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Featured Bible casts doubt on dating of Artaxerxes decree

Discussion in 'Eschatology - Endtimes & Prophecy Forum' started by Julian King, Dec 28, 2018.

  1. Julian King

    Julian King New Member

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    As many of you know, it is not clear from the Bible which events marked the start and end of the 1st 69 weeks of Daniel's 70 Weeks prophecy (Daniel 9:24-27), or even whether those 69 weeks lasted 483 actual years or 476 actual years. One current, popular interpretation of the prophecy suggests that the 69 weeks began with the issue of Artaxerxes decree in 444 BC and that they ended 476 years later in AD 33 with an event during the week of Jesus' crucifixion (there being only 1 year between 1 BC and 1AD).

    I think the Bible casts doubt on the dating of both those events, which therefore suggests that that current interpretation of the prophecy may be incorrect.

    Let me explain:
    The destruction of Jerusalem by Nebuchadnezzar's army and King Cyrus of Persia's conquest of Babylon are currently dated at 587/586 BC and 539 BC respectively, a gap of 48 years. I think the Bible is telling us that the gap between these two events was 70 years, a difference of 22 years. And since Artaxerxes was a later Persian king, it means that the dating of his decree may also be incorrect, and hence that the gap between the issue of that decree and AD 33 may be quite a few years less than 476 years, which is one reason why that interpretation of Daniel's prophecy may also be incorrect.

    So, let's have a look at the relevant scripture:
    Jeremiah 25:11 tells us that Jeremiah prophesied that Judah would serve Babylon for 70 years.

    I think that 2 Chronicles 36:19-21 is telling us that these 70 years began when, following Jerusalem's destruction, the surviving inhabitants were taken into exile to Babylon, and that the 70 years ended when the Persian Kingdom was established.

    And Jeremiah 25:12 tells us that Jeremiah prophesied that God would punish the king and nation of Babylon after the 70 years had ended.

    Now I think Cyrus' conquest of Babylon is the punishment that fulfilled this prophecy, which would mean that his conquest occurred at least 70 years after Jerusalem was destroyed, which, as I said, is 22 years more than our current dating suggests, which suggests that the current dating of either Jerusalem's destruction or Cyrus' conquest of Babylon or both, is incorrect.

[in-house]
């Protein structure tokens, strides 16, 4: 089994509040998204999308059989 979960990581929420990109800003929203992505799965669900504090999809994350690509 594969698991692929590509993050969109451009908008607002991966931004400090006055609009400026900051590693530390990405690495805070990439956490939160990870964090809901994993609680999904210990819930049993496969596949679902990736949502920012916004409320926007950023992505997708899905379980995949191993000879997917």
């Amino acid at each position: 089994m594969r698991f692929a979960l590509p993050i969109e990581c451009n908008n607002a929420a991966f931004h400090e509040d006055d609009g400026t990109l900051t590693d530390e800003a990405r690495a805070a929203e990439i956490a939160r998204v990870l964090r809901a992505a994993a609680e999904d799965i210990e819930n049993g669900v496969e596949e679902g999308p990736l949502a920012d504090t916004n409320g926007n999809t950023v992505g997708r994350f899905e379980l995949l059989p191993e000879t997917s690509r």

Now if it's the dating of Cyrus' conquest that is 22 years out, then since Artaxerxes was a later Persian king, it means, especially if the dating of his reign has been calculated by reference to the dating of Cyrus', that the dating of his reign, and of the issue of his decree, may also be incorrect, possibly by around 22 years, which would mean, as I said earlier, that the gap between the issue of that decree and AD 33 was less than 476 years, and hence that the interpretation of Daniel's prophecy which claims that the issue of that decree marked the start of the 69 Weeks, may also be incorrect.

    And, in addition to that, I think the Bible, combined with our dating of the destruction of Jerusalem by the Roman army, is telling us that Jesus was actually crucified in AD 30, and not AD 33, as claimed by that interpretation of Daniel's prophecy, which is a second reason for thinking that that interpretation is incorrect.

    Let me explain:
    I think that Jesus' crucifixion was the iniquitous event that marked the beginning of the 40 years of Judah's iniquity prophesied in Ezekiel 4, and I think that the destruction of Jerusalem by the Roman army, following a siege, was the event that marked the end of that 40 years- indeed, Jesus, in Luke 19:43-44 prophesied that Jerusalem would come under siege, and be destroyed, because 'they did not recognize the time of their visitation from God'. That destruction of Jerusalem is currently dated at AD 70, which means under this interpretation of Ezekiel 4, that Jesus was crucified in AD 30.

    As a final point, there are other credible candidates for the events that both began and ended the 69 Weeks of Daniel's prophecy, but that's for another posting, as I wanted, in this posting, to focus entirely on a crucial problem with the interpretation mentioned above.
     
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  2. vinsight4u

    vinsight4u Contributor

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    /nvm
     
    Last edited: Jan 16, 2019
  3. BABerean2

    BABerean2 Newbie Supporter

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    Daniel Chapter 9: Dr. Kelly Varner



    .
     
  4. vinsight4u

    vinsight4u Contributor

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    /nvm